[5] Project for a New American Century, “Toward a Comprehensive Strategy

Project for the New American Century,” September 20, 2001.

[6] Project for a New American Century, “Rebuilding America’s Defenses: Strategy, Forces and resources for a New Century,” September 2000, http://www.newamericancentury.org/RebuildingAmericasDefenses.pdf

[7] Project for a New American Century, ibid., p. 2.

[8] US Africa Command, “FAQ,” http://www.africom.mil/AfricomFAQs.asp

[9] Adam Morrow and Khaled Moussa Al-Omrani, Jan./Feb. 2011, “Sudan Set to Split, Despite Egyptian moves,” The Washington Report on Middle Eastern Affairs: http://www.washington-report.org/component/content/article/363/10285-sudan-set-to-split-despite-egyptian-moves-.html

[10] Keith Harmon Snow, “Africom’s Covert War in Sudan,” Dissident Voice, March 6, 2009, http://dissidentvoice.org/2009/03/africoms-covert-war-in-sudan/

[11] Snow errs here. “Ultra-nationalist capitalist” is a misnomer.” In former centuries the nation-sates served capitalism, as did the age of empires. These eras have gone, and the concepts of both empire and nation-state are inimical to the globalization process of capitalism. For those of a Leftist-bent, Marx wrote of this current globalization process of capitalism in The Communist Manifesto.

[12] Yasmine Saleh, “Rewrite Egyptian Constitution form Scratch, say critics,” Reuters, February 16, 21011, http://af.reuters.com/article/topNews/idAFJOE71F0N620110216

[13] Arabic Network for Human Rights, http://www.anhri.net/en/reports/net2004/thank.shtml

[14] National Endowment for Democracy, “Egypt,” http://www.ned.org/publications/annual-reports/2005-annual-report/middle-east-and-north-africa/description-of-2005-gra-2

[15] It seems that the “tyrant” Mubarak was altogether too tolerant of these nests of vipers.

[16] Ernesto Londoo, “Egypt Starts Overhauling Constitution,” Washington Post, February 17, 2011, http://www.washingtonpost.com/wp-dyn/content/article/2011/02/16/AR2011021606943.html

[17]Maura Connelly, Political Minister Counselor, US Embassy, London, “Iran: Democracy Small Grants Proposals Recommended for Funding,” February 15, 2011.  http://www.wikileaks.ch/cable/2008/04/08LONDON1163.html

[18] Radio Free Europe/Radio Liberty, “Radio Fardo Fast Facts,” http://www.rferl.org/info/Iran/186.html

[19] Daniel Johnson and Jack Battersby, Palantinate: The Official University Student Newspaper, February 8 2011, http://www.palatinate.org.uk/?p=10679

[20] Ibid.

[21] International Republican Institute, “Remarks at the National Endowment for Democracy Conference One Year Later: Prospects for a Democratic Transition in Iran U.S. Senator John McCain,” IRI Chairman, June 10, 2010, http://www.iri.org/news-events-press-center/news/iri-chairman-speaks-ned-conference-honoring-irans-green-movement

[22] Ken Dilanian, “US grants support to Iranian dissidents,” USA Today, June 28, 2009, http://www.usatoday.com/news/washington/2009-06-25-iran-money_N.htm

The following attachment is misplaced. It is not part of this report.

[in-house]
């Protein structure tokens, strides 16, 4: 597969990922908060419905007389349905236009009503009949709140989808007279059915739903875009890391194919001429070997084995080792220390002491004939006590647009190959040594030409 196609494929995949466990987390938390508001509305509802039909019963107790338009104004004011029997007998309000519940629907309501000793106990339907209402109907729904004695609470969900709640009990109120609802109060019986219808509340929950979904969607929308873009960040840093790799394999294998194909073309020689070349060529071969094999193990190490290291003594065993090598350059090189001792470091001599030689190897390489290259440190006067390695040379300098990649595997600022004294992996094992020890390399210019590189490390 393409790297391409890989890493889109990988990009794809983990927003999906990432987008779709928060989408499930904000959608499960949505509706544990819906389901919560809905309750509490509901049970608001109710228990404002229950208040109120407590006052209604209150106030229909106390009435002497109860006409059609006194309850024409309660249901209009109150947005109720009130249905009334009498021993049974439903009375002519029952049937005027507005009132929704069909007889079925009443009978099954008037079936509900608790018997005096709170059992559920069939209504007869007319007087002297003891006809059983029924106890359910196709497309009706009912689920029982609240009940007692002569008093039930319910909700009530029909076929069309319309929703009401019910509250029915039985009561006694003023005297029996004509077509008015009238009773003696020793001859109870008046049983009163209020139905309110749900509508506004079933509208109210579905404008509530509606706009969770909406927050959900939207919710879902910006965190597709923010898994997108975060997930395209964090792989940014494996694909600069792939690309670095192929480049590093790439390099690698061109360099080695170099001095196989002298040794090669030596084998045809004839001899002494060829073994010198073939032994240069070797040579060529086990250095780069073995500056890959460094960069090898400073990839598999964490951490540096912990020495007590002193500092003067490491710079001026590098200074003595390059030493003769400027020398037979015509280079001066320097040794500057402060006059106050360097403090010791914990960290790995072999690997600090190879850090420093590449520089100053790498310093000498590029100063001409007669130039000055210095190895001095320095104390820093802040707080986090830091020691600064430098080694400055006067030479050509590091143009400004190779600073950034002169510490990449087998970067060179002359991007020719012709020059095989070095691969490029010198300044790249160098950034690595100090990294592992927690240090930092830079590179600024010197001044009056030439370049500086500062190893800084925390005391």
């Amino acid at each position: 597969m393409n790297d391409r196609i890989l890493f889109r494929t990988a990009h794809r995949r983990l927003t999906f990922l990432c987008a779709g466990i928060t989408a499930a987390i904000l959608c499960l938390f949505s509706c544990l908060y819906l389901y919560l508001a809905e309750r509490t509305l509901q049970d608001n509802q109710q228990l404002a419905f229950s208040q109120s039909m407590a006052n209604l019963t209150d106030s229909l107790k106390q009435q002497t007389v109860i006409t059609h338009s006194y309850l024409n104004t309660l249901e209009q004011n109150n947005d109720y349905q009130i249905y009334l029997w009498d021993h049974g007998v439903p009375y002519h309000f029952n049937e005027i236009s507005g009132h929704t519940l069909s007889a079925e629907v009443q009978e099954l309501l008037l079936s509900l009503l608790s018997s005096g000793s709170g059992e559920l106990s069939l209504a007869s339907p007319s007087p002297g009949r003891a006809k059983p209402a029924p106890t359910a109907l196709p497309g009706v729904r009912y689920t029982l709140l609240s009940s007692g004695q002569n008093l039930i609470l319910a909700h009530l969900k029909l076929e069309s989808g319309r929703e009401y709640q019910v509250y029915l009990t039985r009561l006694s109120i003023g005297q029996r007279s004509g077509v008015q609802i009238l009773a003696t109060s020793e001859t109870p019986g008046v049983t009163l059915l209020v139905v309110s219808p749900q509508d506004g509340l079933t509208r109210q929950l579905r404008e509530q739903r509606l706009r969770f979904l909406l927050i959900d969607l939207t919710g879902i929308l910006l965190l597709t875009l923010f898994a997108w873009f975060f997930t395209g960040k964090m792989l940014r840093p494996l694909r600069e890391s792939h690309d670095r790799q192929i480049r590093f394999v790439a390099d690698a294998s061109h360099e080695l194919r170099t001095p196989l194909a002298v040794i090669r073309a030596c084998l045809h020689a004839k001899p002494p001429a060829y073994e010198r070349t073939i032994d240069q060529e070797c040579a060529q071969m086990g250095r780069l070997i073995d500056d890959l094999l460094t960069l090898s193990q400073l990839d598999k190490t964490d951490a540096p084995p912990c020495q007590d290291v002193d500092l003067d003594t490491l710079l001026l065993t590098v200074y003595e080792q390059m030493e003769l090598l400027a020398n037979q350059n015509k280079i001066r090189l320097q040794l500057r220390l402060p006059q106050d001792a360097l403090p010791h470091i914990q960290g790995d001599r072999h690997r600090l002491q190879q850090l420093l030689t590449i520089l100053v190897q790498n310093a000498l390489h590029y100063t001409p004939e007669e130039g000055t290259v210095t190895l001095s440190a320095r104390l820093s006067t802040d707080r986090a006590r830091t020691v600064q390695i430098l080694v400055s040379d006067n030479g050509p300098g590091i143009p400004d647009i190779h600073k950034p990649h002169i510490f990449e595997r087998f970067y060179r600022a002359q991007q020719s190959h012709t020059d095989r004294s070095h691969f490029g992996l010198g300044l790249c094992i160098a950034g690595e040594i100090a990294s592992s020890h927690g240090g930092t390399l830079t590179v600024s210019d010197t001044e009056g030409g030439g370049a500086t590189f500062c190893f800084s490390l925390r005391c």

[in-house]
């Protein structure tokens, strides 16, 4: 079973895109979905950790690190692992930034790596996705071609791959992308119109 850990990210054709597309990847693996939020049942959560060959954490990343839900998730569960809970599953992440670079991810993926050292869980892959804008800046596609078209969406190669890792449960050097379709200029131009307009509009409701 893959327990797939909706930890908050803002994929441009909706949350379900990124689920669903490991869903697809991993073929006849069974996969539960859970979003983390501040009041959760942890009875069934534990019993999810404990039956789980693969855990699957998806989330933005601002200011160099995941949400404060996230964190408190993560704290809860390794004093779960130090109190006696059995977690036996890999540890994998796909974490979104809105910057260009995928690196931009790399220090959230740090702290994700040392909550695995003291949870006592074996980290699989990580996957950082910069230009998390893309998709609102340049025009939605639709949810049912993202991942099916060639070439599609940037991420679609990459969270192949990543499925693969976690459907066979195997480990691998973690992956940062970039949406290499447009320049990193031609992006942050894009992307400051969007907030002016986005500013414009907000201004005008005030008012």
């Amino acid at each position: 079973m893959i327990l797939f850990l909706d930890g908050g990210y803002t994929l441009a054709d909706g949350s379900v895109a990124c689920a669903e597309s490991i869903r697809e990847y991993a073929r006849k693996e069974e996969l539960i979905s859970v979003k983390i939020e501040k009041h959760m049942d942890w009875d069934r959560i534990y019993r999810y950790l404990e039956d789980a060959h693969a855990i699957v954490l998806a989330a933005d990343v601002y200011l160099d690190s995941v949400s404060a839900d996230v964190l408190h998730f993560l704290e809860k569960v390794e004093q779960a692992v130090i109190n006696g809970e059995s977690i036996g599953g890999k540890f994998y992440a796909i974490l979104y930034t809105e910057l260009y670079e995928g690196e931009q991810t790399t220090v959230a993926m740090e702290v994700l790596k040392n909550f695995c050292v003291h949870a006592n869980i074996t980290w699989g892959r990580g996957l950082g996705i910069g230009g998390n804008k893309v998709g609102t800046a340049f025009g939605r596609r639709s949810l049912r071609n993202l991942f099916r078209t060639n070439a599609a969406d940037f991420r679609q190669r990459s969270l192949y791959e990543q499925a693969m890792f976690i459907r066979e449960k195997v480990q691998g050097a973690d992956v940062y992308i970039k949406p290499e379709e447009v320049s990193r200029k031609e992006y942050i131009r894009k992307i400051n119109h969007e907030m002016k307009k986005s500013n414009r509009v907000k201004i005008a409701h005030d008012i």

[23] K R Bolton, “The Globalist Web of Subversion,” Foreign Policy Journal, February 7, 2011, https://www.foreignpolicyjournal.com/2011/02/07/the-globalist-web-of-subversion/all/1

[24] National Endowment for Democracy, “Iran,” http://www.ned.org/publications/annual-reports/2005-annual-report/middle-east-and-north-africa/description-of-2005-gra-3

[25] National Endowment for Democracy, “Iran,” http://www.ned.org/publications/annual-reports/2008-annual-report/middle-east-and-northern-africa/2008-grants/iran

[26] Digital Youth of Central Asia, “Going Digital In Central Asia,” December 7, 2010, http://blog.soros.org/2010/12/going-digital-in-central-asia/

[27] K R Bolton, “The Globalist Web of Subversion,” op. cit.

[28] K R Bolton, ibid.

[29] K R Bolton, ibid. National Democratic Institute’s program in Iran is centered on the “Supporting Democratic Initiatives” project to provide resources for Iranian oppositionists.

[30] K R Bolton, ibid.

[31] K R Bolton, ibid.

[32] K R Bolton, ibid.

[33] K R Bolton, ibid.

[34] Laura Rozen, “Blacklist: Who’s on Iran Intel Ministry’s List?,” Politico, January 5, 2010, http://www.politico.com/blogs/laurarozen/0110/Blacklist_Whos_on_Iran_intel_ministrys_list_.html

[35] Abdorrahman Boroumand Foundation, “About the Foundation,” http://www.iranrights.org/english/foundation.php

[36] K R Bolton, “The Globalist Web of Subversion,” op. cit.

[37] Foundation for Democracy in Iran, http://www.iran.org/about.htm

[38] Tina Rosenberg, op. cit..

[39] CANVAS, “Co-operation and Partnerships,” http://www.canvasopedia.org/canvas-cooperation-and-partnerships.php

[40] Tina Rosenberg, Foreign Policy, (not FPJ)op. cit.

[41] Scott Peterson, “Iran protesters: the Harvard professor behind their tactics,” Christian Science Monitor, December 29, 2009, http://www.csmonitor.com/World/Middle-East/2009/1229/Iran-protesters-the-Harvard-professor-behind-their-tactics

[42] Gene Sharp, From Dictatorship to Democracy, (AEI, 1993, 1994, etc). The book was originally written as a manual for the abortive “Saffron Revolution” in Myanmar. G Sharp, “A Short History of “From Dictatorship to Democracy,” http://www.aeinstein.org/organizations/org/FDTD_history.pdf

[43] G Sharp, ibid.